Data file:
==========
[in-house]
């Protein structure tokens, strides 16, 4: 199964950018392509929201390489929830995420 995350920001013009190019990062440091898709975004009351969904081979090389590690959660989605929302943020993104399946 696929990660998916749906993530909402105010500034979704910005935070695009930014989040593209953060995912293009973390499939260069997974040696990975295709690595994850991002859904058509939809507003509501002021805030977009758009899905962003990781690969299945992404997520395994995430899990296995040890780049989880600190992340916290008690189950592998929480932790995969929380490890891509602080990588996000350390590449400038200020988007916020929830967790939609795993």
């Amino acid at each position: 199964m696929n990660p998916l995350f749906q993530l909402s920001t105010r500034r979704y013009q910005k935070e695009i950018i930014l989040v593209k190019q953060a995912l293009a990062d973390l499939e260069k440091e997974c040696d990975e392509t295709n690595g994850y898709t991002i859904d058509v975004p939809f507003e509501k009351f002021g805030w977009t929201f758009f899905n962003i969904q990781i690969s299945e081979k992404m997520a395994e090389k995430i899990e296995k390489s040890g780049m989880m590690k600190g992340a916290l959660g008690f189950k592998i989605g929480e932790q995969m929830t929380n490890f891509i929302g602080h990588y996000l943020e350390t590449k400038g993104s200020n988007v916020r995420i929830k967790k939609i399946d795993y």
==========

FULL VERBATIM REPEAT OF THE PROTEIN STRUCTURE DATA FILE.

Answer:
[in-house]
């Protein structure tokens, strides 16, 4: 199964950018392509929201390489929830995420 995350920001013009190019990062440091898709975004009351969904081979090389590690959660989605929302943020993104399946 696929990660998916749906993530909402105010500034979704910005935070695009930014989040593209953060995912293009973390499939260069997974040696990975295709690595994850991002859904058509939809507003509501002021805030977009758009899905962003990781690969299945992404997520395994995430899990296995040890780049989880600190992340916290008690189950592998929480932790995969929380490890891509602080990588996000350390590449400038200020988007916020929830967790939609795993």
């Amino acid at each position: 199964m696929n990660p998916l995350f749906q993530l909402s920001t105010r500034r979704y013009q910005k935070e695009i950018i930014l989040v593209k190019q953060a995912l293009a990062d973390l499939e260069k440091e997974c040696d990975e392509t295709n690595g994850y898709t991002i859904d058509v975004p939809f507003e509501k009351f002021g805030w977009t929201f758009f899905n962003i969904q990781i690969s299945e081979k992404m997520a395994e090389k995430i899990e296995k390489s040890g780049m989880m590690k600190g992340a916290l959660g008690f189950k592998i989605g929480e932790q995969m929830t929380n490890f891509i929302g602080h990588y996000l943020e350390t590449k400038g993104s200020n988007v916020r995420i929830k967790k939609i399946d795993y």